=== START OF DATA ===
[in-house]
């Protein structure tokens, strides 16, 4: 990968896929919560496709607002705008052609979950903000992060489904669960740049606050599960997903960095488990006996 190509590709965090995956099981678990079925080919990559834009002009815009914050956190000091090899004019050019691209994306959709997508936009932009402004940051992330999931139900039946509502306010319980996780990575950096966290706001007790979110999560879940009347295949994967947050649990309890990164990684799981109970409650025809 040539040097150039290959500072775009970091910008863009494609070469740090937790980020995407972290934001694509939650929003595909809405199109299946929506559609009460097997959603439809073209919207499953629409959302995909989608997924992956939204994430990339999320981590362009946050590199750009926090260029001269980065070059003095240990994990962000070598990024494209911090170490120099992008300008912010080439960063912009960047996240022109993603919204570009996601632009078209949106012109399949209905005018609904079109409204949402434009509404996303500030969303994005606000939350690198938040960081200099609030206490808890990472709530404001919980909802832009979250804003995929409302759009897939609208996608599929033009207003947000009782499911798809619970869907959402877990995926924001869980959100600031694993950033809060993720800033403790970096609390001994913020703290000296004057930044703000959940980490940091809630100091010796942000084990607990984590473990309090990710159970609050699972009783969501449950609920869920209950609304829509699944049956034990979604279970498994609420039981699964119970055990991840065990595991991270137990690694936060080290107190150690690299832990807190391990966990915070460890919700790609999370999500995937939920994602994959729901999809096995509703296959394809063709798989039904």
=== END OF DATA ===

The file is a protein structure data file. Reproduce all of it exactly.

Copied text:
[in-house]
């Protein structure tokens, strides 16, 4: 990968896929919560496709607002705008052609979950903000992060489904669960740049606050599960997903960095488990006996 190509590709965090995956099981678990079925080919990559834009002009815009914050956190000091090899004019050019691209994306959709997508936009932009402004940051992330999931139900039946509502306010319980996780990575950096966290706001007790979110999560879940009347295949994967947050649990309890990164990684799981109970409650025809 040539040097150039290959500072775009970091910008863009494609070469740090937790980020995407972290934001694509939650929003595909809405199109299946929506559609009460097997959603439809073209919207499953629409959302995909989608997924992956939204994430990339999320981590362009946050590199750009926090260029001269980065070059003095240990994990962000070598990024494209911090170490120099992008300008912010080439960063912009960047996240022109993603919204570009996601632009078209949106012109399949209905005018609904079109409204949402434009509404996303500030969303994005606000939350690198938040960081200099609030206490808890990472709530404001919980909802832009979250804003995929409302759009897939609208996608599929033009207003947000009782499911798809619970869907959402877990995926924001869980959100600031694993950033809060993720800033403790970096609390001994913020703290000296004057930044703000959940980490940091809630100091010796942000084990607990984590473990309090990710159970609050699972009783969501449950609920869920209950609304829509699944049956034990979604279970498994609420039981699964119970055990991840065990595991991270137990690694936060080290107190150690690299832990807190391990966990915070460890919700790609999370999500995937939920994602994959729901999809096995509703296959394809063709798989039904």